Teammates of Morgan Twp. softball slugger LaToya Thomas marvel at the junior cleanup hitter's powerful swing.
They are equally impressed with her strength of character.
"She always keeps our heads up," Morgan Twp. junior Alyssa Dozier said of her teammate and friend Thomas. "She's so much fun to be around, even though I know that some things affect her a lot more."
Thomas has dealt with health issues most of her life, including her most recent battle with a newly-discovered kidney disease called "C1q Nephropathy."
"I will not let this define me," Thomas said of her malady. "I cannot belittle myself and allow people to take pity on me. I just take things day by day, and I'm getting better (at) accepting my situation."
Thomas has had to persevere through several physical obstacles. Mike Thomas, LaToya's adopted father, said she has had to endure health complications since her birth.
When she was in elementary school, LaToya was treated for attention deficit disorder and took medication for a few years. Later, she was found to have high blood pressure, which has brought up an enlarged heart.
Her health concerns became even more serious after she took a urine test during a seventh-grade basketball physical. Doctors noticed that Thomas had protein in her urine, leading to the diagnosis of C1q Nephropathy.
C1q is a normal protein of the body's immune system. In this case, the protein makes its way to the kidneys, limiting the organ's ability to filter the blood. Since the disease has only been recently identified, LaToya's family was concerned.
"Everything was escalated," said her adoptive mother, Claudia Thomas, whose family took custody of LaToya when she was 2 months old. "You wanted answers right away, and the doctors couldn't give us any."
The family spent a lot of time at Riley's Children's Hospital in Indianapolis. At the time, Claudia said another child diagnosed with C1q was almost immediately put on dialysis.
"We were told that at any time, LaToya could also need a kidney transplant," Claudia said.
LaToya was put through an aggressive drug-treatment program, going through steroid drips at Porter Hospital every other day and taking prednisone for almost four years.
"We had to rely on the Lord," Claudia said. "We couldn't have dealt with this without His strength."
When originally diagnosed, LaToya's illness meant her participation in sports was up in the air. Five years later, she has much more energy, but she still deals with health issues on a day-by-day basis.
Thomas spent part of last season going through tests in Indianapolis, and she's also had to cope with some torn rib cartilage, which has limited her role this year.
"This is my sport," said Thomas, who is hitting .320 with a homer, five doubles and 10 RBIs this season, primarily as a designated player. "When I come out here with my teammates, I forget that I am sick."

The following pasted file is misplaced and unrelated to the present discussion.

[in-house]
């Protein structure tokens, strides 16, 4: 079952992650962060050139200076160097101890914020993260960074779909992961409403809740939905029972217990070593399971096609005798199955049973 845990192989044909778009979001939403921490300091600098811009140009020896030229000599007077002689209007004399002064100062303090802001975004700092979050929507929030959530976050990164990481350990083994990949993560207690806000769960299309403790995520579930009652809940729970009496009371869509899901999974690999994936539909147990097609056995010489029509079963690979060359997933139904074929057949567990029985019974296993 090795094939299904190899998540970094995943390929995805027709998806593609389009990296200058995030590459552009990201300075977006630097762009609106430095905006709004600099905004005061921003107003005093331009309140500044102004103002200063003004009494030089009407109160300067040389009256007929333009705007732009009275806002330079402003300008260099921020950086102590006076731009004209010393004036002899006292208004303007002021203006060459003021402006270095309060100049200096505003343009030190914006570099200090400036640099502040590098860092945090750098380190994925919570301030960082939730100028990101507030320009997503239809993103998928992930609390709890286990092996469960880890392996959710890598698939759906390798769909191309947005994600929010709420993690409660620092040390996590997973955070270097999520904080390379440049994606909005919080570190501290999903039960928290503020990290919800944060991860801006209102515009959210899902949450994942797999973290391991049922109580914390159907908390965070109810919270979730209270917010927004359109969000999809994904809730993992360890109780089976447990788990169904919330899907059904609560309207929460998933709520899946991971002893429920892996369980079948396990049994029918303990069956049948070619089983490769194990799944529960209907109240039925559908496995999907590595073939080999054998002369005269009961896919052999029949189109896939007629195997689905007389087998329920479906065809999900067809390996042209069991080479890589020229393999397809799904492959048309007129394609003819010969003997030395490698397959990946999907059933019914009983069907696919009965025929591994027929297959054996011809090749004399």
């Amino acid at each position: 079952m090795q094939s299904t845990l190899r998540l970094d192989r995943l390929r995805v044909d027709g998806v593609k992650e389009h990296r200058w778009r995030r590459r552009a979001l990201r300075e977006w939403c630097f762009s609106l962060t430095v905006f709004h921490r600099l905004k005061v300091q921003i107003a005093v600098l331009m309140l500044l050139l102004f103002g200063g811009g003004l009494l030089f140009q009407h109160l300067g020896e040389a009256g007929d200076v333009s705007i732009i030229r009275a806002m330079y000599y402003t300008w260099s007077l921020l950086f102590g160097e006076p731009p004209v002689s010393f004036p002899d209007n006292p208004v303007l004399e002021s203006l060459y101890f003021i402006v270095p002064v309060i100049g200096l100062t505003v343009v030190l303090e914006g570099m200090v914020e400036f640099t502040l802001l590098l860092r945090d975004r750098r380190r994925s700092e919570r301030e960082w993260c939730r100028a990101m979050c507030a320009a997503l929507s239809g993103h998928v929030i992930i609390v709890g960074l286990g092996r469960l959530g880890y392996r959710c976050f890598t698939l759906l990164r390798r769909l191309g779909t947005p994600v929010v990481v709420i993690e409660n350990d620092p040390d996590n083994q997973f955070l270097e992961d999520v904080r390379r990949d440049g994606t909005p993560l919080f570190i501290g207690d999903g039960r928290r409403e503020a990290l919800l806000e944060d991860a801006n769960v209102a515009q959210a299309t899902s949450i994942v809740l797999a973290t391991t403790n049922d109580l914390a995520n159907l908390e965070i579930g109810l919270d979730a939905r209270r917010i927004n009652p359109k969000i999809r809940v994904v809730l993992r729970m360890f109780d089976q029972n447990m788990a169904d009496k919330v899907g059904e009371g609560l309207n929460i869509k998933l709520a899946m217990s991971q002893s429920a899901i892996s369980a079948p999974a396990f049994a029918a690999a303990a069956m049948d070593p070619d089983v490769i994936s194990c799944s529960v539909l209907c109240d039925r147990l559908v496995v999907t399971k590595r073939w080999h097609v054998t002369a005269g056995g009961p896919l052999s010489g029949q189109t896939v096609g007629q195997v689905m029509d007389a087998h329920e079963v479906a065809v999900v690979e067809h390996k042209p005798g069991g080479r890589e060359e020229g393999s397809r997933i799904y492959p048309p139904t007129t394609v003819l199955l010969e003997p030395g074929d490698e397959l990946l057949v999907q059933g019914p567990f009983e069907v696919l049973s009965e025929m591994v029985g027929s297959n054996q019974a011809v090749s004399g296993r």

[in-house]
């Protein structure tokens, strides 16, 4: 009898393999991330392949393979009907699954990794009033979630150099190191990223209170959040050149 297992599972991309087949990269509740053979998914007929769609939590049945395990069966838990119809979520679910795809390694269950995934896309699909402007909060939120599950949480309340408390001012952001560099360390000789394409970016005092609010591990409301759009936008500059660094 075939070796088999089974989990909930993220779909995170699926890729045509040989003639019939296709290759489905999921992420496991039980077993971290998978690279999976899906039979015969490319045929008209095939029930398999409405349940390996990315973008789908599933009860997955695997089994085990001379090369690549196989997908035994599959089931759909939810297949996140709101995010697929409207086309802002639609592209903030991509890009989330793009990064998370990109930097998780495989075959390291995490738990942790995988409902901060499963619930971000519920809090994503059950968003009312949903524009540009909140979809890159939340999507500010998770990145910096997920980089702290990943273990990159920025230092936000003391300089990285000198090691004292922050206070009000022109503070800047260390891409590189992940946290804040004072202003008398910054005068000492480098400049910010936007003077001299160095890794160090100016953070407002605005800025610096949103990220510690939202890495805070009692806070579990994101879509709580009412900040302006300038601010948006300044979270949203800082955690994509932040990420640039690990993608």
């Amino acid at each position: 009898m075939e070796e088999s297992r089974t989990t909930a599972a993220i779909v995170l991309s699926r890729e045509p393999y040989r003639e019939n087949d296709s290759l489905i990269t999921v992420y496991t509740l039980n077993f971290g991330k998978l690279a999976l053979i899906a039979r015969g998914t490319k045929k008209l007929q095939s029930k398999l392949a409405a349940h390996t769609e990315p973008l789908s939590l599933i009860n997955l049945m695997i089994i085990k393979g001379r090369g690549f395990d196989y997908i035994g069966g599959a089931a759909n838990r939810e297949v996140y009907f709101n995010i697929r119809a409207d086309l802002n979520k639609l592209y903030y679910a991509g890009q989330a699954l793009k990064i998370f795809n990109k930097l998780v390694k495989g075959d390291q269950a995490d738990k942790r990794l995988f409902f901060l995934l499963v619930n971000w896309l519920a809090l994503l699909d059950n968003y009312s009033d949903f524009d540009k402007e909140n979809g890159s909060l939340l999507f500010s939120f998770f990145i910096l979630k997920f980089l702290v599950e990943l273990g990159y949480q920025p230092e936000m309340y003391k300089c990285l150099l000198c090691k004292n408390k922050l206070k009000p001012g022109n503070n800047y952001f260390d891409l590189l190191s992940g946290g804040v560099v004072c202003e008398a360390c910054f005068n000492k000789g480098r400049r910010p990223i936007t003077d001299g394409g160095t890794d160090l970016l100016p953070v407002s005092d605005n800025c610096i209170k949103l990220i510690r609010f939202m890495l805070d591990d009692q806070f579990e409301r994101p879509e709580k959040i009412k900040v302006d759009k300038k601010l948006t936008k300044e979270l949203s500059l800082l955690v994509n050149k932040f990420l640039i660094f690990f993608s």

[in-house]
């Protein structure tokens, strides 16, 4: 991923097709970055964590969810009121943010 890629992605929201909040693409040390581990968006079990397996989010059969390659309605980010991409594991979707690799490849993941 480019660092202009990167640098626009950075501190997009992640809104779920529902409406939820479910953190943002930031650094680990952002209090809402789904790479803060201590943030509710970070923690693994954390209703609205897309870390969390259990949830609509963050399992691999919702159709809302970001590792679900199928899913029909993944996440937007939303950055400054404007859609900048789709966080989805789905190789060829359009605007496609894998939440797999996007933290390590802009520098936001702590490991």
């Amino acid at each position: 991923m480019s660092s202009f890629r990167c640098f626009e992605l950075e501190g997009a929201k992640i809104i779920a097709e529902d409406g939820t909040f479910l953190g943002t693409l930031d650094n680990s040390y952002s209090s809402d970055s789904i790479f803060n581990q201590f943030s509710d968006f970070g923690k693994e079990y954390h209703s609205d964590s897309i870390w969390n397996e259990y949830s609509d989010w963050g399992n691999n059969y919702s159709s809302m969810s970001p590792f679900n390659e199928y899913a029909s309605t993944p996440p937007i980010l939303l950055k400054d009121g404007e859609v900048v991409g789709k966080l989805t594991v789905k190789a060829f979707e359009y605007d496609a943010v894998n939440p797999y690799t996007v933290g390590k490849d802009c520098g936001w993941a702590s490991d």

But there's nothing forgettable about what Thomas brings to the Cherokees (3-7).
"She teaches us all to persevere," Morgan Twp. coach Larry Babcock said of Thomas. "No matter the situation, there's always a way to get through it, no matter what your abilities -- or limited abilities -- are."
Thomas' emphatic style is also a positive trait.
"She has one of the best attitudes on the team," sophomore pitcher Kaley Lauder said. "She's very loud, and I can always hear her in the dugout helping keep the team up. It's one of the best voices I hear from the mound."
But Thomas does more than just lead the team in cheers.
"She can really destroy the ball," senior left fielder Victoria Deman said of Thomas. "No one treats her differently. She wouldn't like that.
"I love her. She's the girl I try to compete with as a batter. She can still hit those home runs."
Softball players aren't the only ones inspired by Thomas' actions.
"Sports are pretty much everything to me, but I am just so glad to see her doing well and feeling fine," said sophomore athlete Isaiah Thomas, LaToya's biological brother. "She's been dealing with these (kidney) problems for how long and sometimes doesn't feel well. I just know I have to suck it up and (keep) doing what I have to do."
While Thomas enjoys hearing others talk about her as an inspiration, the junior takes a grounded approach when looking at her situation.
"I've seen worse," Thomas said. "I have friends who have cancer or met people who are dying from illnesses. I could be in a hospital dying.
"I give my parents a lot of props for getting me to the hospital each month, helping me catch up on school work and get me back to being normal. I thank them every day in my heart.
"It does feel great to know that I am making a difference, showing others they have nothing to be afraid of. They can get over things as long as they remember in their heart that they are stronger than anything."